To make it even easier to do that from a mobile device at the point of purchase, develop and deploy a webpage or even a micro-site that links to external reviews, as well as those gathered directly from customers – then add a QR code, web address or some type of URL shortener (e.g., bitly) on product labeling. Bottom line, make it as easy as possible for prospective buyers to access easily comprehensive review information in one place. This can make the difference between buying your product or someone else’s.
To help make reviews all that they can be, be proactive. Instead of waiting for people to write a review, encourage the process in all major marketing channels – website, social media, and on labels. Make it easy for people to send their comments directly to you and/or provide information for third-party sites.
While Facebook “likes” are one way of getting some positive feedback, a full review – especially one with attribution – is more powerful and influential in the long run. Here are some ideas to consider that can help make your reviews a key part of your overall marketing and sales program:
1. Republish and promote. Testimonials about your product always have been a cornerstone of marketing campaigns. Once someone has posted a positive review about your product, take it and use it in a variety of other ways. Possibilities include: website callouts to reinforce key assertions and ideas on a particular page; additions to handouts at trade shows; inclusion in a business plan or other document tied to funding for business expansion; creation of a PDF that can reside on a website and/or be included in a sales/marketing packet; and serving as the basis for follow-up with select customers to see if there’s interest in developing a full-blown case study.
Use discretion and common-sense when “re-using” these reviews. Depending on circumstances, you may want to contact the reviewer to make sure they’re okay with the wider usage; or gather further details (e.g., full attribution) that can make the review more powerful. In any case, be sure to provide full information about the review source for complete transparency and accuracy.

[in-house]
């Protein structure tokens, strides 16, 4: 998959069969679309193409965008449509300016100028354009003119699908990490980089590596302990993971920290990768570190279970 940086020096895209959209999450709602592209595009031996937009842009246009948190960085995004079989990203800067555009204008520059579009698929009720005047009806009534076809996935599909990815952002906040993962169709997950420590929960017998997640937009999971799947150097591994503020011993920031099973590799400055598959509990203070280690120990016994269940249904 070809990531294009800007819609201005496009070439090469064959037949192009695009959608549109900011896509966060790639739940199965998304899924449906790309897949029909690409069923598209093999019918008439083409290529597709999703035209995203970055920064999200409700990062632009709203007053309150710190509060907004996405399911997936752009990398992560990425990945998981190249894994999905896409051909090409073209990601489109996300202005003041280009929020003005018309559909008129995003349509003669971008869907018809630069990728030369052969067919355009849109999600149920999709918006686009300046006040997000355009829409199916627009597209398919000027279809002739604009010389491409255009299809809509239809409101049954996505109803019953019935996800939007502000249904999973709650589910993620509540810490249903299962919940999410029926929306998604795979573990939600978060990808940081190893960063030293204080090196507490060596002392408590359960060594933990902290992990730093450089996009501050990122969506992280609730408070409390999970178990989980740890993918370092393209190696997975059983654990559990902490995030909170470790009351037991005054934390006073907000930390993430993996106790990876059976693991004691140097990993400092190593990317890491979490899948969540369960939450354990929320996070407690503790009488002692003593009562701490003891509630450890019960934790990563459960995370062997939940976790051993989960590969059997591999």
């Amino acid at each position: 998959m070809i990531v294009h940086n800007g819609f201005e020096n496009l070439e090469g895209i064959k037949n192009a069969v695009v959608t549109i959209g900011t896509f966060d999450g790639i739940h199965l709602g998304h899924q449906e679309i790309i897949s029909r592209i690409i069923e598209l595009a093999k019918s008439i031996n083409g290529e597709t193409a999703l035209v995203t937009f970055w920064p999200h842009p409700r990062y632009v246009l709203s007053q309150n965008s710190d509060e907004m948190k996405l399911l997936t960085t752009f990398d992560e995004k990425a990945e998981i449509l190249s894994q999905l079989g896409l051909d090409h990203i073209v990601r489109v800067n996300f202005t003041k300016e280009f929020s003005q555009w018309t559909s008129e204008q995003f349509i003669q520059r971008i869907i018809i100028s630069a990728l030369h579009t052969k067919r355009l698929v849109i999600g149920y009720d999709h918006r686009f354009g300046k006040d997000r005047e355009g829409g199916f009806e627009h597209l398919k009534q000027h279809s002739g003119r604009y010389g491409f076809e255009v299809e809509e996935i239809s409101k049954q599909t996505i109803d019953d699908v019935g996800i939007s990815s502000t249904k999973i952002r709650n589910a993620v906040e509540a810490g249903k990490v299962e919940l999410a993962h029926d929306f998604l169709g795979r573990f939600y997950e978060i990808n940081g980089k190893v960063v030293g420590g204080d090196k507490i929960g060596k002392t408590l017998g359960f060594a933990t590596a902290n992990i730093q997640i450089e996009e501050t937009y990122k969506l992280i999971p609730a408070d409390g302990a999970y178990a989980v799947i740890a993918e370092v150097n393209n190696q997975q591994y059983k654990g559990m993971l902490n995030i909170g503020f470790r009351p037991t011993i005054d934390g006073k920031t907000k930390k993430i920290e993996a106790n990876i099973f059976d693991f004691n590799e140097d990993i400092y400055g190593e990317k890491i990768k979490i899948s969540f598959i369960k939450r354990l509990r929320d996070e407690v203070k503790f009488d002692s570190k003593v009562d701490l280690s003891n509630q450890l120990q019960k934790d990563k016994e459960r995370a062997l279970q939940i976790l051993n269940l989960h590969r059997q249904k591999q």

2. Turn a frown upside down. Sometimes, the best reviews emerge from the ashes of discontent. While it’s typically good policy to reach out to anyone who’s expressed dissatisfaction and tried to problem-solve, this can sometimes result in the best review of all. If it’s a core issue related to dislike of your product, that may be tough. But, if it’s a concern related to pricing or delivery commitments, you have a great opportunity to make a friend by making it right…and then some.
3. Drive market research/product improvement. While “formal” efforts, such as surveys and focus groups, can yield considerable intel, also use reviews to help identify strengths, weaknesses, opportunities and threats. Look at the complete repository of current reviews to see if there are consistent areas of feedback, both good and bad, related to everything from labels to quality (e.g., “I love your product, but the labels degrade easily.”).
In certain circumstances, this may even form the basis of a product improvement campaign around the concept of, “You spoke, we listened.” Then, detail how the changes were driven by consumer feedback, which is golden in this era where a nimble and mindful response demonstrates authentic awareness and commitment to constant improvement.
4. Leverage reviews for a crowdsourcing campaign. Based on the tone and specifics of reviews, enterprising product manufacturers can develop a crowdsourcing campaign. The theme can range from branding-related issues to product quality improvement via a contest to find the most compelling and appropriate solutions.
5. Use reviews to counter negative publicity or damage to reputation. Sometimes, despite best efforts, product manufacturers get caught up in a negative environment. In some cases, this may be tied to an issue with an industry as a whole. In others, it may relate to discovery of problems with certain long-established product ingredients/constituents (e.g., talcum powder). An errant social media post by an employee, a civil disturbance at a place of work, discovery of product tainted with anything from bacteria to metal shavings…there are so many watchful eyes and so many ways for missteps to occur. If/when this does happen, being able to document a healthy track record of support via positive reviews can help mitigate the impact.
Theatrical productions long have succeeded or failed based on the reviews of influential critics. Now, everyone has the chance to be a critic. Embrace this as a way to showcase good work, as well as counter less-than-favorable feedback.
Mark Lusky is a marketing communications professional who has worked with Lightning Labels, an all-digital custom label printer in Denver, CO, USA, since 2008. Find Lightning Labels on Facebook for special offers and label printing news.